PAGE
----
A three-year starter at tackle for Boise State, Rees Odhiambo has the athletic traits of a starting right or left guard in the NFL.

    Odhiambo is an easy mover on the field. He has the agility to reach wide defensive ends or outside linebackers off the snap and is quick enough to cut them off before they get upfield. Quick, choppy feet allow Odhiambo to get in position with ease.

    A snappy blocker, Odhiambo plays with good knee bend and pad level. His wide base allows him to get enough push when locked onto a defender that he can be effective in the run game. The Boise State offense asked him to move often off his spot—down blocks and pulls, especially—and he showed easy movements and smooth agility.

    There is enough toughness in Odhiambo’s game to see him finishing blocks and initiating contact with power. He doesn’t lack the power to play inside.

    NEGATIVES

    Injuries have been a constant issue for Odhiambo at Boise State, and in fact, he’s never played a full season there. A broken ankle ended his 2015 season.

    When locked in against defenders, Odhiambo allows himself to grasp and grip the jersey of a defender. NFL officials will not be as loose with the definition of holding as college refs were. He’ll have to refine his technique and become more of a puncher and less of a grasper.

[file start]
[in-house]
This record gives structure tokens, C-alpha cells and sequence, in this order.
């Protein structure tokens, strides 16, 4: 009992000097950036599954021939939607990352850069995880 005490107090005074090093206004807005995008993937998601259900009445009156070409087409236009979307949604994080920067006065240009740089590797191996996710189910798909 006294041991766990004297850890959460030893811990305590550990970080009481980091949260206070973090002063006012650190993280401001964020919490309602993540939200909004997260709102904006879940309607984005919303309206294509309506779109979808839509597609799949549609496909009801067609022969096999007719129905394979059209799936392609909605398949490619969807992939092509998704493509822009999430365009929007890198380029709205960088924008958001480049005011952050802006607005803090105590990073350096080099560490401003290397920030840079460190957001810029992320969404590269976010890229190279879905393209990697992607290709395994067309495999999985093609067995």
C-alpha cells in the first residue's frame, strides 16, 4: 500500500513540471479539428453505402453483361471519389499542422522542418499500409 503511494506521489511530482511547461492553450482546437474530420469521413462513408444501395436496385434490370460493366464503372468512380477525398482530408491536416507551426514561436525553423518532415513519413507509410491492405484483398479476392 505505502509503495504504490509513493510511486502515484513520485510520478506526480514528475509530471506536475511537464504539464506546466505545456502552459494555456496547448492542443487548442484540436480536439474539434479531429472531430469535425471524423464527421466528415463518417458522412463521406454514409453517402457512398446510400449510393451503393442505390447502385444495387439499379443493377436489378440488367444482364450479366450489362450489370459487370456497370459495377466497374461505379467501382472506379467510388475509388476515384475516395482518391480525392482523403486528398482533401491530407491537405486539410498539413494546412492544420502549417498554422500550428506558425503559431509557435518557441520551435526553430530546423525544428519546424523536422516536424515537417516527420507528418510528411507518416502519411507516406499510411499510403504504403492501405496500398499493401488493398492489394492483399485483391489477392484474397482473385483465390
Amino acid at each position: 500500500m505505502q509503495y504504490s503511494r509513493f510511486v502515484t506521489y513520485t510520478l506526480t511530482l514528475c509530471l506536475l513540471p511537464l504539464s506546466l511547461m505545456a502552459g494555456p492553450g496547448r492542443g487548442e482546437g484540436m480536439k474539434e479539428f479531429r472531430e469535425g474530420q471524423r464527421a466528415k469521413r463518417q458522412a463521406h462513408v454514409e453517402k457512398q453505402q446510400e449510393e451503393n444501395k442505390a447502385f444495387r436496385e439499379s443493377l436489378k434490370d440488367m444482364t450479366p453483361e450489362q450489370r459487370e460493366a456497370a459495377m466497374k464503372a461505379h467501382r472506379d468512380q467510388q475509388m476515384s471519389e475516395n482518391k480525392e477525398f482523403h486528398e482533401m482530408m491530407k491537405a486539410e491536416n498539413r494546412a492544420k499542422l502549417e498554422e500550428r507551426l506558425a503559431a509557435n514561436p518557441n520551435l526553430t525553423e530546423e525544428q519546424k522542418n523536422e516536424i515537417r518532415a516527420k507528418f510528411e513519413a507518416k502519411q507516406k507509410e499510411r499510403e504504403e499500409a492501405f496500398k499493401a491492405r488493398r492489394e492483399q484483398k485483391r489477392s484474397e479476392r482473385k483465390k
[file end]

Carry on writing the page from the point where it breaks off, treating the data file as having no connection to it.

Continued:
Too often Odhiambo is a pop-and-stop blocker. He likes to make that initial punch and then play patty-cake with the defender. He has to learn to maintain contact throughout the play. Far too many times Odhiambo’s man ends up back in the play.

    PRO COMPARISON: Shaq Mason, New England Patriots

    FINAL GRADE: 6.25/9.00 (Round 3—Future Starter)

3. Joe Dahl, Washington State

21 of 23

    Rick Scuteri/Associated Press
    Combine Results
    HeightWeight40 TimeArm Length3-Cone Short Shuttle
    6'4"304 lbs5.18s33 "7.64s4.77s 

    POSITIVES

    A three-year starter at Washington State after transferring from Montana, Joe Dahl has been used at both left guard (2013) and left tackle (2014-15).